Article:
Let’s consider an underdamped (ζ < 1) second-order system with H(s) given by Equation 1.  The impulse response is [2]:

$$h(t)=\frac{\omega_n}{\sqrt{1-\zeta^2}}exp(-\zeta\omega_nt) \cdot sin(\omega_n\sqrt{1-\zeta^2}\,t)\,u(t)\qquad(\zeta<1)$$

We’ll compare the impulse responses and frequency responses of the discrete and continuous-time systems for two different choices for zeros of H(z):  two zeros at z = -1 + j0, or a single zero at z = 0 + j0.  For the single-zero case, zero location and K were computed using the impulse-invariance method (see Appendix).  Reference [6] provides a second-order system example of the impulse-invariance method.  Note that for both cases that follow, we had to multiply the discrete-time impulse response by fs to match the amplitude of the continuous-time impulse response.


Two zeros at z = -1 + j0

Figure 8 compares the impulse responses and frequency responses of the discrete-time and continuous-time systems for ζ = 0.707 (Butterworth response), fn= 10 Hz, and fs = 100 Hz.  You can see some mismatch of the impulse responses.  The frequency responses diverge at higher frequencies due to the discrete system’s zeros at fs/2 = 50 Hz.  Accuracy of the discrete-time responses can be improved by increasing the sample rate:  here, for example, we could double fs to 200 Hz.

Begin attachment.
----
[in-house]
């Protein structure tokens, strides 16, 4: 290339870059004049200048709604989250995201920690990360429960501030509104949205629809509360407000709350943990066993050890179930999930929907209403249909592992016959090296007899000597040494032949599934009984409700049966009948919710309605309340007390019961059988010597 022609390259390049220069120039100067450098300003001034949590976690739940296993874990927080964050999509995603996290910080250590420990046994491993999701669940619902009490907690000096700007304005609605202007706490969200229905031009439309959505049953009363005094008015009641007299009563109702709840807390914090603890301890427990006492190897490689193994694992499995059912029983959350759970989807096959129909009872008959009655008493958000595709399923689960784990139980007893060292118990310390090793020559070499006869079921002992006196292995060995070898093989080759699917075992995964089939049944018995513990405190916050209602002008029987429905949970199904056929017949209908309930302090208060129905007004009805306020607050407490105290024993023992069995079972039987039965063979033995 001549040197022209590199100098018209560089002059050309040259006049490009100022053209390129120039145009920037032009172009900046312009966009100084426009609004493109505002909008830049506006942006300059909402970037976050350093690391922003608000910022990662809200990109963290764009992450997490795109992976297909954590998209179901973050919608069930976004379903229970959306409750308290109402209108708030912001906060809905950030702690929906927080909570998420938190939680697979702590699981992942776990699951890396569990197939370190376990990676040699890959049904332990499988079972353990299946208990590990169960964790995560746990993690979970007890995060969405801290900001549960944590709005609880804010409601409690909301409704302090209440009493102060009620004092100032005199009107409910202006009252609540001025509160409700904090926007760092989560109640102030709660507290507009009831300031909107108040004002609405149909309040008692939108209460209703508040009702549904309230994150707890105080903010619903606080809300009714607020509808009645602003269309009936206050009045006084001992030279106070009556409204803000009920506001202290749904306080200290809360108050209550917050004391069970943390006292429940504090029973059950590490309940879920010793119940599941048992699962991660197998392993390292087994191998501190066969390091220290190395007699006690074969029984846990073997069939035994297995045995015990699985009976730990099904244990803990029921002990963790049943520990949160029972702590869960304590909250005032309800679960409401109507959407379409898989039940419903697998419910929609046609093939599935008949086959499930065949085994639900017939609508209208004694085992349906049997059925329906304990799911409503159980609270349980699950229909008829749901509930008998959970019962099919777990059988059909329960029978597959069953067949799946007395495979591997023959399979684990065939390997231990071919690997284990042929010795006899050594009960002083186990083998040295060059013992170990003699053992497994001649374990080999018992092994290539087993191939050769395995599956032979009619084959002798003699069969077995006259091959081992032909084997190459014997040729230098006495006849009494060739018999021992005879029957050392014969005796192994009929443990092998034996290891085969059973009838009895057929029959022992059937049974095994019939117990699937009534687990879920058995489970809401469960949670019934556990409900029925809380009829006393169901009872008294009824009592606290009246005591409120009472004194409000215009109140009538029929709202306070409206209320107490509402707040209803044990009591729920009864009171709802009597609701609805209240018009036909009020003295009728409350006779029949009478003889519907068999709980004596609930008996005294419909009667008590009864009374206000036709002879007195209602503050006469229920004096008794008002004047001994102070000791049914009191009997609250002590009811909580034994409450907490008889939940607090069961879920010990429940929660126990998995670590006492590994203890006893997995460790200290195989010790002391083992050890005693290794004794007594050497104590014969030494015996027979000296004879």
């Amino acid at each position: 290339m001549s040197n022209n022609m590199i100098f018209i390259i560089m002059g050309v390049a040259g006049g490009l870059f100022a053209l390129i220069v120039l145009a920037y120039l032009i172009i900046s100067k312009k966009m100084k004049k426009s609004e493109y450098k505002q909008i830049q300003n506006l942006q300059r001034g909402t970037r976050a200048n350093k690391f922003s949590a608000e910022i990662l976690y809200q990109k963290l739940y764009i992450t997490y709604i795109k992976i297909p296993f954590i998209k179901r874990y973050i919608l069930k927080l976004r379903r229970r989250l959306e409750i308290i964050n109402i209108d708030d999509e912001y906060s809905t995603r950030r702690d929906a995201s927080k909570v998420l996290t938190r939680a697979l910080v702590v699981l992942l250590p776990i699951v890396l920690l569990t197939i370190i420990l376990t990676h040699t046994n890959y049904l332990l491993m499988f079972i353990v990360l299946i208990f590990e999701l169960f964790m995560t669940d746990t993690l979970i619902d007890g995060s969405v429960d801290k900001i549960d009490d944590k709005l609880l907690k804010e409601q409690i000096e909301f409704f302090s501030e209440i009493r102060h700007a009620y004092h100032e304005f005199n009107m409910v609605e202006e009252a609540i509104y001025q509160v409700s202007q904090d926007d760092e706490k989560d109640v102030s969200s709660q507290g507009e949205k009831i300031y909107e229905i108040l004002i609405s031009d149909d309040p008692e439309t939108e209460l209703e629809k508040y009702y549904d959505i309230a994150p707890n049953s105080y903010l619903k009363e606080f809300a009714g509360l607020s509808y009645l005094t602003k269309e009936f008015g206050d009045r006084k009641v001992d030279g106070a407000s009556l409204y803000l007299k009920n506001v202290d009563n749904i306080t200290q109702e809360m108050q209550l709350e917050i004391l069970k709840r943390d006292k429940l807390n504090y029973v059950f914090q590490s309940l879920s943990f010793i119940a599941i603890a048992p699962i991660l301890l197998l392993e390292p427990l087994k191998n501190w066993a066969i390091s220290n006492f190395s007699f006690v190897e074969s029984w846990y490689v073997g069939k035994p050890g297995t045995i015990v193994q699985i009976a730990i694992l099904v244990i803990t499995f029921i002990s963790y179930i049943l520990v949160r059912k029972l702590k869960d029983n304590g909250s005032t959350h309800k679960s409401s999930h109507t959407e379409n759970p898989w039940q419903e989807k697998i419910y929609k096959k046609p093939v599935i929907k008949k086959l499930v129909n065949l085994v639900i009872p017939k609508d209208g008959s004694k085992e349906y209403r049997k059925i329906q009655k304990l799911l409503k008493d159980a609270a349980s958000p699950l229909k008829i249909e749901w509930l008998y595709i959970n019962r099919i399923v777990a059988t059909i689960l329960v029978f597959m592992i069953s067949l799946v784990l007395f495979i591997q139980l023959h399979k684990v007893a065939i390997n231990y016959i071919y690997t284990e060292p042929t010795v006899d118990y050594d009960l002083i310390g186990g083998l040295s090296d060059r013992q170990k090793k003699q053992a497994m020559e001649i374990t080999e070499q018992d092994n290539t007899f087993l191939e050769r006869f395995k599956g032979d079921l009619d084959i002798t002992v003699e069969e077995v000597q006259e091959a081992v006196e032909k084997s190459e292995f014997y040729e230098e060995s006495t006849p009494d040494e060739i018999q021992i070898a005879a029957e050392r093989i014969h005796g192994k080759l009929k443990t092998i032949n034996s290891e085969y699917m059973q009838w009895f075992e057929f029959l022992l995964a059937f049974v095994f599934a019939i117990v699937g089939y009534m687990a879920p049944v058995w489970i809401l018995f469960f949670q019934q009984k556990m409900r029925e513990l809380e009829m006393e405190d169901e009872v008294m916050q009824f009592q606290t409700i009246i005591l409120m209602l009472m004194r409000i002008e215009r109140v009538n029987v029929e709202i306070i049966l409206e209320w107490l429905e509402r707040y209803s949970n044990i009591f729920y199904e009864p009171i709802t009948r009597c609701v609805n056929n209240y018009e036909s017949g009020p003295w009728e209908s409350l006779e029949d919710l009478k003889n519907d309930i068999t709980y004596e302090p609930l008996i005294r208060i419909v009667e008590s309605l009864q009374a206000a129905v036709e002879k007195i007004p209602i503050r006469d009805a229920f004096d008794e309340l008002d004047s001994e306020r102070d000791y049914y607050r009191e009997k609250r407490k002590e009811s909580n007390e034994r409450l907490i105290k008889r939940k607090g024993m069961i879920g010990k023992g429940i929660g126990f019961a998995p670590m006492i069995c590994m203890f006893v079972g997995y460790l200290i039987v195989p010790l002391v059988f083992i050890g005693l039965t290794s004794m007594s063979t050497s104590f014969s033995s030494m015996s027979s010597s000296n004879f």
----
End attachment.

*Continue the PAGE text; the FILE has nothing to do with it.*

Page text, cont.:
Figure 8.  Discrete-time (red) and continuous-time (blue) responses, two zeros at z = -1 + j0,

ζ = 0.707, fn= 10 Hz, and fs = 100 Hz.    a.  Impulse response.    b.  Freq. response magnitude


One zero at z = 0 + j0 (Impulse-Invariance Method)

This example uses the same continuous-time system as the previous example.  Using impulse-invariance, the discrete-time impulse response matches the continuous-time impulse response exactly at the sample instants (Figure 9a).  The same cannot be said for the frequency response:  the discrete response has a slight loss a f = 0 of about 0.3 dB, and the insertion loss is less than that of the continuous-time system as frequency approaches fs/2.  Accuracy of the frequency response can be improved by increasing the sample rate.